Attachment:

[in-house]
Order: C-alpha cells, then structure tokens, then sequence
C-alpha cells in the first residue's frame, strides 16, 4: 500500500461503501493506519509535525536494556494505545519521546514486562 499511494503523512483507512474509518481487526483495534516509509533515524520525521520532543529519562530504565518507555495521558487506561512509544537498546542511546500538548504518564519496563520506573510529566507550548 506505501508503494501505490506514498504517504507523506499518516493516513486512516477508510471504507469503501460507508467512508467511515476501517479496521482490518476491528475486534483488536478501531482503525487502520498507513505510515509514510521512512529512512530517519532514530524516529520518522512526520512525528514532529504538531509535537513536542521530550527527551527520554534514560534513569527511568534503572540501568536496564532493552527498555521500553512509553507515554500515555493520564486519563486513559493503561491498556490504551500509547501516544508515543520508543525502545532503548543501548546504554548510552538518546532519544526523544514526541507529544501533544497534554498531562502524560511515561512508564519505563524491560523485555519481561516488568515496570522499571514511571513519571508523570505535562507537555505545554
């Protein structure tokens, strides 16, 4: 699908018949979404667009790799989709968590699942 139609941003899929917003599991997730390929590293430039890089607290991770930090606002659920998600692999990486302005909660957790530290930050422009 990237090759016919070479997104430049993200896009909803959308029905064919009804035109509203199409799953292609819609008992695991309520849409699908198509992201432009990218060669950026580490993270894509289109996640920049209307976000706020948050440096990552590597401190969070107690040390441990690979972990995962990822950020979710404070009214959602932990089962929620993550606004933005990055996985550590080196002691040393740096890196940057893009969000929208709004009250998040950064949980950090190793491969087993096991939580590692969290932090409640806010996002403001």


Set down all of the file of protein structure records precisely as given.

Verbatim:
[in-house]
Order: C-alpha cells, then structure tokens, then sequence
C-alpha cells in the first residue's frame, strides 16, 4: 500500500461503501493506519509535525536494556494505545519521546514486562 499511494503523512483507512474509518481487526483495534516509509533515524520525521520532543529519562530504565518507555495521558487506561512509544537498546542511546500538548504518564519496563520506573510529566507550548 506505501508503494501505490506514498504517504507523506499518516493516513486512516477508510471504507469503501460507508467512508467511515476501517479496521482490518476491528475486534483488536478501531482503525487502520498507513505510515509514510521512512529512512530517519532514530524516529520518522512526520512525528514532529504538531509535537513536542521530550527527551527520554534514560534513569527511568534503572540501568536496564532493552527498555521500553512509553507515554500515555493520564486519563486513559493503561491498556490504551500509547501516544508515543520508543525502545532503548543501548546504554548510552538518546532519544526523544514526541507529544501533544497534554498531562502524560511515561512508564519505563524491560523485555519481561516488568515496570522499571514511571513519571508523570505535562507537555505545554
């Protein structure tokens, strides 16, 4: 699908018949979404667009790799989709968590699942 139609941003899929917003599991997730390929590293430039890089607290991770930090606002659920998600692999990486302005909660957790530290930050422009 990237090759016919070479997104430049993200896009909803959308029905064919009804035109509203199409799953292609819609008992695991309520849409699908198509992201432009990218060669950026580490993270894509289109996640920049209307976000706020948050440096990552590597401190969070107690040390441990690979972990995962990822950020979710404070009214959602932990089962929620993550606004933005990055996985550590080196002691040393740096890196940057893009969000929208709004009250998040950064949980950090190793491969087993096991939580590692969290932090409640806010996002403001």